This is one of the rarest of Toho’s Tokusatsu films.
But what the heck, I managed to see it anyway.
Mind you, while I didn’t exactly see it in the worst way possible — after all, the quality of the film itself was quite good — I came fairly close. I couldn’t find any subtitles for the film, and my auto-translated auto-subs just weren’t up to the job and churned out a lot of nonsense.
But what the heck, I enjoyed it anyway.
Now Toho had made quite a few disaster movies by 1987, starting with 1961’s The Last War. However, none of them were really that much like the American disaster film model, and they included such over-the-top oddities as Japan Sinks/Tidal Wave (1973), Prophecies of Nostradamus (1974), Blue Christmas (1978), Virus (1980), and even the surprisingly normal Deathquake (1980).
So I suppose it really isn’t that much of a surprise that Toho would return to the disaster film again in that lull between the revival of Godzilla in 1984 and his return in Godzilla vs. Biollante in 1989. Nor is it much of a surprise that once again they came up with something decidedly odd.
A mysterious electromagnetic storm covers Tokyo, a storm so intense that not only does it cut off all radio, telephone and television communication, but every attempt to penetrate the barrier releases vast amounts of electrical power strong enough to destroy any vehicle.
But the worst part is that no one has any idea whether anyone is still alive inside the cloud.
Now, as far as I can make out, at least, we never get much of an explanation of what the cloud is or where it came from. Not that I can entirely rule it out. As it was based on a novel by the same author who wrote Japan Sinks, Sakyo Komatsu, it wouldn’t entirely surprise me if there is some mostly scientific explanation behind it all.
But then again, maybe there isn’t.
Another quirky detail here is that we are never shown what is happening inside the storm, nor do we ever get a view of what it is like to be trapped there, other than a brief drone image in a surprisingly effective scene towards the end of the film.
Or consider one of the strangest effects of this storm: with the entire Japanese government trapped inside, the regional governments and any officials still outside the bubble have to find some way to govern the country — and save the city as well, if they can. Mind you, as this is a Toho Tokusatsu film, we know that the American military may be a problem.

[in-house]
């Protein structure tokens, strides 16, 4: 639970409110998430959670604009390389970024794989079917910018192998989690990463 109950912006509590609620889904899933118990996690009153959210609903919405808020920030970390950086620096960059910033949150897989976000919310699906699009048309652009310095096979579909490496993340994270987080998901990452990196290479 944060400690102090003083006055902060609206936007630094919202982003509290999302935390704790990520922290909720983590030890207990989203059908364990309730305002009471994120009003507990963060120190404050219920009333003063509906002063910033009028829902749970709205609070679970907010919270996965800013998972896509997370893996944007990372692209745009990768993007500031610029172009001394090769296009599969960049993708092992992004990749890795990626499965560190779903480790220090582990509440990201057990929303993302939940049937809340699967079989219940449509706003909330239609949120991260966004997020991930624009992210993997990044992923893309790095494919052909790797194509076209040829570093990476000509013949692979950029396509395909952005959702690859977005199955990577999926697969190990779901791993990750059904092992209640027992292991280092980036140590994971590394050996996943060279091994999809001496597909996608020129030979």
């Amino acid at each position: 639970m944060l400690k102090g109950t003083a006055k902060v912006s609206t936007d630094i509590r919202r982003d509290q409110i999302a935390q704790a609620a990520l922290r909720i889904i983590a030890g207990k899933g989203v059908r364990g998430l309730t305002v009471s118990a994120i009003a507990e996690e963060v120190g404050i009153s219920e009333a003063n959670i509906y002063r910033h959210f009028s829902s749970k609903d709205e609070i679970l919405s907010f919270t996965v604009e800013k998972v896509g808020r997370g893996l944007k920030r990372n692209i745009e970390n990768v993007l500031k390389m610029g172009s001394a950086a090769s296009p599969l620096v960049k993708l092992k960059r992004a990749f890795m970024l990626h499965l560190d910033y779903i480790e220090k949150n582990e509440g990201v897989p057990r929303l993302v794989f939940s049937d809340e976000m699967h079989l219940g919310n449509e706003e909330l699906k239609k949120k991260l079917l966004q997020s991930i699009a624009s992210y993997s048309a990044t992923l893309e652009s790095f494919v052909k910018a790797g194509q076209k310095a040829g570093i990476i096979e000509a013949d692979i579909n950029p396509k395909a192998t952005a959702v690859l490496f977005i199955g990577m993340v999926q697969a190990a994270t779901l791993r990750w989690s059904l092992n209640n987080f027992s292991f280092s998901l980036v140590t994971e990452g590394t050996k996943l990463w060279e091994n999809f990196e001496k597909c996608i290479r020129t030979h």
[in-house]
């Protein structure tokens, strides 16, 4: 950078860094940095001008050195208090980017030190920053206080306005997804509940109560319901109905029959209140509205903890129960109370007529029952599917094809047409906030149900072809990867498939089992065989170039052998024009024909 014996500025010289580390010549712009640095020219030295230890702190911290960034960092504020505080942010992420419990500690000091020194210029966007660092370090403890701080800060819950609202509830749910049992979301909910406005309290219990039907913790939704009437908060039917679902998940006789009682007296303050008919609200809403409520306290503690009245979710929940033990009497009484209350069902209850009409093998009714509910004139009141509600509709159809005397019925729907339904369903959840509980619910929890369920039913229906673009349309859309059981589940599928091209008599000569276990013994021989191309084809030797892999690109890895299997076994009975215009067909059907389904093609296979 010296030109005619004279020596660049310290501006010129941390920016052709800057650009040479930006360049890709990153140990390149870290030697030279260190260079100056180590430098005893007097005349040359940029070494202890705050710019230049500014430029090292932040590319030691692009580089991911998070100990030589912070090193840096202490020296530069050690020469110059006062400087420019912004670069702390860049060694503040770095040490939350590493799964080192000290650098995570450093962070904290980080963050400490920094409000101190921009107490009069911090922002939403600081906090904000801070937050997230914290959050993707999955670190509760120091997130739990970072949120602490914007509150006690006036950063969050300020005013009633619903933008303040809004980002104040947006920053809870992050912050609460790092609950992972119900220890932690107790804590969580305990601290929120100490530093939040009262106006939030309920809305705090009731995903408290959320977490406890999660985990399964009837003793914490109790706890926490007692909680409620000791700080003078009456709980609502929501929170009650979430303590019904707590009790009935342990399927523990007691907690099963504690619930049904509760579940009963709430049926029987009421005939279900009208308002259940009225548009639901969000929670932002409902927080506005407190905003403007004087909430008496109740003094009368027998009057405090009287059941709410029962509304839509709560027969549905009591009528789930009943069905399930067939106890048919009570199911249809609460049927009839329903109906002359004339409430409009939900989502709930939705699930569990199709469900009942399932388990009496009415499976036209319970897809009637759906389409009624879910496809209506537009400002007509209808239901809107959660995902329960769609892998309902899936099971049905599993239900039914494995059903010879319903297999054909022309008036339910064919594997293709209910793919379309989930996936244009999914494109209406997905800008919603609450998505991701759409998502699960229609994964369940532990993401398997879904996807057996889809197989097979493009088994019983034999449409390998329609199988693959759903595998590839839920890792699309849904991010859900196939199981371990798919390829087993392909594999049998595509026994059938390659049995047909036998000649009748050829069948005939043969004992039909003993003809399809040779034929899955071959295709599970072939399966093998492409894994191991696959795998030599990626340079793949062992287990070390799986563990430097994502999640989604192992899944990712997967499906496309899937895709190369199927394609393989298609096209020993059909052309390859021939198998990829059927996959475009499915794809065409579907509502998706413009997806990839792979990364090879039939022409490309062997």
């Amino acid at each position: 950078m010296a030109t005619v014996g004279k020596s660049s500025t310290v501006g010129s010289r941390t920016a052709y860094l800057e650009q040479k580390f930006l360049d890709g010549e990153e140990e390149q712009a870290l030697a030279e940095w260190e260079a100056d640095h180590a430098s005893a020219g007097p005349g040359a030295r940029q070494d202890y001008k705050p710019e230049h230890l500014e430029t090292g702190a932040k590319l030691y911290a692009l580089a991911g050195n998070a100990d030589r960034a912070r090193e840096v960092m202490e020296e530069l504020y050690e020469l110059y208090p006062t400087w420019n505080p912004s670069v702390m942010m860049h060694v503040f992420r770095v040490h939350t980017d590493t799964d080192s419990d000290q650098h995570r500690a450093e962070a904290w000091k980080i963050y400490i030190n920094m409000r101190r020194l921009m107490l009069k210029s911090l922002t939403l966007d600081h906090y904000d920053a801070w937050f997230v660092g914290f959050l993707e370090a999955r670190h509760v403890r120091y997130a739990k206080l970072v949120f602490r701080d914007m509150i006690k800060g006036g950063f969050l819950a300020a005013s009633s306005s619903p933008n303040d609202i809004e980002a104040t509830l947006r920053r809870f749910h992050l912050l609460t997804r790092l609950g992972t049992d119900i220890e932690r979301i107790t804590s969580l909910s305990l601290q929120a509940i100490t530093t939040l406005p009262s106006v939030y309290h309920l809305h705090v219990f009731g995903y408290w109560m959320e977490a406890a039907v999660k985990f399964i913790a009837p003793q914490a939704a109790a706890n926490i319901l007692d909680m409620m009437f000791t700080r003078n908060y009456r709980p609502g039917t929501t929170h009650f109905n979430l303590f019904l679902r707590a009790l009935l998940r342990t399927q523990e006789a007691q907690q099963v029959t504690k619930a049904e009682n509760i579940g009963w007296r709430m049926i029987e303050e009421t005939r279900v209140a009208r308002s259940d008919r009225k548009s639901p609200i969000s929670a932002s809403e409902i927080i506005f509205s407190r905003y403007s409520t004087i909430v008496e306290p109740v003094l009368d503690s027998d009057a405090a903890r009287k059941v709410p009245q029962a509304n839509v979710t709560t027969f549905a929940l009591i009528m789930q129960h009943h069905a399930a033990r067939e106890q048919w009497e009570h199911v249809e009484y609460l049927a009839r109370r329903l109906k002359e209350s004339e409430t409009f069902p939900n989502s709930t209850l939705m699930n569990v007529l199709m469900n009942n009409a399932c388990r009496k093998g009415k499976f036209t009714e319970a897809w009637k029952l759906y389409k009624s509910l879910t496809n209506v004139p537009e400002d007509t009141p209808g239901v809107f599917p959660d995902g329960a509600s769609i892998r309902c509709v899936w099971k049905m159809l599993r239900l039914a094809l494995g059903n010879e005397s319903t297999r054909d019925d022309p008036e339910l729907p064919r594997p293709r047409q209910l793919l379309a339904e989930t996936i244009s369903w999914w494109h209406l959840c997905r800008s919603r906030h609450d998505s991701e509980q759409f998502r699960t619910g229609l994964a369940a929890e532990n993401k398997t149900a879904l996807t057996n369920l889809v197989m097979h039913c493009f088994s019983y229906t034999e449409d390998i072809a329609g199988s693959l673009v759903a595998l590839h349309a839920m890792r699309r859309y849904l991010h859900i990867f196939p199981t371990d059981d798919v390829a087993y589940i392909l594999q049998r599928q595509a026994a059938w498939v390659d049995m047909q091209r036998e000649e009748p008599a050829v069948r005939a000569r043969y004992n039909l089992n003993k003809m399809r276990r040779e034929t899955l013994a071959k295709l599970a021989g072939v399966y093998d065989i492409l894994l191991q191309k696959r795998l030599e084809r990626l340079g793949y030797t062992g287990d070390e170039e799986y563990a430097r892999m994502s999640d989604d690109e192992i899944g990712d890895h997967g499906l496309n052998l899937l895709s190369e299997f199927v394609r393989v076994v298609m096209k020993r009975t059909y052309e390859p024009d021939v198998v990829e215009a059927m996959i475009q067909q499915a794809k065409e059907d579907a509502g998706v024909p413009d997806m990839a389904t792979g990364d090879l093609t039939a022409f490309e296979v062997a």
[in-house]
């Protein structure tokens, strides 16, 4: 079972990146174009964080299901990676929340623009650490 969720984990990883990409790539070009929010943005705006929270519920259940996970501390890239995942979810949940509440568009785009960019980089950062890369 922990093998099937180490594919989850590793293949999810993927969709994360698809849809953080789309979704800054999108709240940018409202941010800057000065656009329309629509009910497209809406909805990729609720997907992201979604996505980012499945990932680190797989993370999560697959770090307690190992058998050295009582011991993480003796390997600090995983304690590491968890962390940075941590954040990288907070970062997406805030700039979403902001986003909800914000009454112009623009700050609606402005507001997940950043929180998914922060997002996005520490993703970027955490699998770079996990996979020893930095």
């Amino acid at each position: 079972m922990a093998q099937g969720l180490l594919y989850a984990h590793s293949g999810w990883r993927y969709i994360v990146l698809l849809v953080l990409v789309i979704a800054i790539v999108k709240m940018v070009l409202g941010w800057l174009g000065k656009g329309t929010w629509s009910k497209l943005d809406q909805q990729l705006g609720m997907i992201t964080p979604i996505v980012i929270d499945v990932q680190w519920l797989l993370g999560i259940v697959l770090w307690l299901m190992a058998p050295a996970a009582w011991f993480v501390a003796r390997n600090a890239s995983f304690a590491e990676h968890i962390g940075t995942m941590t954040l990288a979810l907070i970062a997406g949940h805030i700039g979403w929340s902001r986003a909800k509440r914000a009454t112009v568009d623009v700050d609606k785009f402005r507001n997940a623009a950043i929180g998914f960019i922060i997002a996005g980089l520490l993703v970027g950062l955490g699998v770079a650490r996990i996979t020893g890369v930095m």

Or a big help.
The weirdest results of my attempts to autosub this film is that, while they didn’t do to well on the bits with the characters talking about their personal lives, they usually came through during the scenes in which they discussed the storm and their attempts to probe it or rescue those inside.
All suspiciously convenient, if you ask me.
But it does mean that I got a fairly good picture of what’s going on, helped along by the fact that large parts of it are in English. Nor does it hurt that there are quite a few standout sequences involving their attempts to penetrate the barrier.
There’s even a variation on that old Toho classic, the hastily developed secret weapon, although this time they aren’t the usual model trucks carrying a big, oddly jointed maser we’ve seen in so many Godzilla films, but real full-sized trucks, which end up surrounded in snarls of electrical discharges (thanks to Toho’s effects department, of course)
For one reason or another, Toho never decided to release Tokyo Blackout in the U.S., and it has gained a reputation as a poor film and one of their lesser efforts. That may be because it didn’t do well in its Japanese release, although I suspect that may have a lot to do with the fact that it hasn’t been seen much here.
As a result it came as a surprise that it wasn’t the film I’d dreaded finding. Tokyo Blackout is not cheap or talky and the effects were up to the Heisei standards — and far better than those in their earlier disaster films. There are several major setpieces, most of which rely on large scale practical effects and pyrotechnics — and, of course, lots of animated electricity.
I’ll admit that my opinion of this one may eventually change (particularly if I can ever get a good set of subs), but it’s definitely recommended for those of you out there who love Toho’s fantasy and science fiction films — particularly their odd collection of disaster epics — and well worth the effort it takes to hunt it down.
And for now, I have it up on Youtube as an unlisted video, so by all means take a look at it while you can…